Now we’re getting to the filet mignons and prime cuts in our countdown of the top 75 peaks in NBA history.

As a reminder, we’re looking squarely at on-court ability in a player’s absolute prime. In other words, If you could pick any player in history, with the hopes of winning the title immediately, not knowing the era, rules, coach, or teammates — who would you choose?

Part 1 bridged the gap from George Mikan to Joel Embiid and every era in between. Part 2 featured scores of dominant point guards with the likes of Gary Payton, Russell Westbrook, Isiah Thomas, Allen Iverson, John Stockton, Steve Nash and Jason Kidd jostling for position. Even 22-year-old Luka Doncic stopped on by!

TOP 75 PEAKS: 26-50 51-75

Later this month, the NBA will be announcing its 75 greatest players in celebration of the league’s 75th season. Instead of the greatest 75 careers, we’re putting our own spin on it and looking instead at individual peaks. Take for instance, current players just entering their primes. You can’t compare the entire career of someone like say, work-in-progress 26-year-old Giannis Antetokounmpo to Tim Duncan or Dirk Nowitzki. He’s got another decade-plus to add to his resume! But if we’re talking strictly peaks and primes… now we’re talking.

Check out Part 1 for a complete explanation of our methodology. Long story short: we polled over 50 NBA experts and compiled all of their rankings to create our final top 75.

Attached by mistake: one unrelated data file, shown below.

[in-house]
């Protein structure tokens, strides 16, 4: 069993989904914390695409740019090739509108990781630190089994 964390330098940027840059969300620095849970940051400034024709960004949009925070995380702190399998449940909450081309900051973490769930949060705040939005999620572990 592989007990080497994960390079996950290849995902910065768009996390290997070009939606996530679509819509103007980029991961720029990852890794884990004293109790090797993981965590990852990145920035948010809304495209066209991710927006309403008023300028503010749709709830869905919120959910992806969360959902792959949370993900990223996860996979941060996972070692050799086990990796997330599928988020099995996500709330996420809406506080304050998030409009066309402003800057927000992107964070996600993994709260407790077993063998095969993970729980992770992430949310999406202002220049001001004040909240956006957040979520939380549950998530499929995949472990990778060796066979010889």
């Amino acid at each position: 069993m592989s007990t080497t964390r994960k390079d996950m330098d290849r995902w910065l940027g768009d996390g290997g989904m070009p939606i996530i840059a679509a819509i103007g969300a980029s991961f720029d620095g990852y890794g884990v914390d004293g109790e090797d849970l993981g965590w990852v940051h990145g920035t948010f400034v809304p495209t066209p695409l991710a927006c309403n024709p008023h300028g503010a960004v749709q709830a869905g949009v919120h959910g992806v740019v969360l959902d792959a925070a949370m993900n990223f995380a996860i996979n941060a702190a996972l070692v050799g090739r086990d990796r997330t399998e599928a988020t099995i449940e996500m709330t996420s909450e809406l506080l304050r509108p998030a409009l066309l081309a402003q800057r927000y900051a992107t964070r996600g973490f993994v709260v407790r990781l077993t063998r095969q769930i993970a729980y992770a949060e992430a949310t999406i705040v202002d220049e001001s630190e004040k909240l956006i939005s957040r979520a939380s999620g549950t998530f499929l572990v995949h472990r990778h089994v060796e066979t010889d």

Today, we’re counting down from 25 to 11. Let’s go. 

MORE: MJ or LeBron? Debating which NBA legend had the higher peak

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25) David Robinson

  • Highest MVP finish: 1st (1995)
  • First/Second-Team All-NBA selections: 10
  • Peak personified: One of only five players to win MVP and Defensive Player of the Year

Though Robinson wasn’t the best player on his own title team, his peak has come to be even more appreciated in hindsight as many modern analytics illustrate just how much of a two-way force he was. The four other players to win both the MVP and Defensive Player of the Year are also all champions and it doesn’t feel like a coincidence. How many players could drop 71 on the final day of the regular season to win a scoring title?

24) Moses Malone

  • Highest MVP finish: 1st (1979, 1982, & 1983)
  • First/Second-Team All-NBA selections: 8
  • Peak personified: Won three MVP awards and Finals MVP in a series that featured Julius Erving, Kareem Abdul-Jabbar and Magic Johnson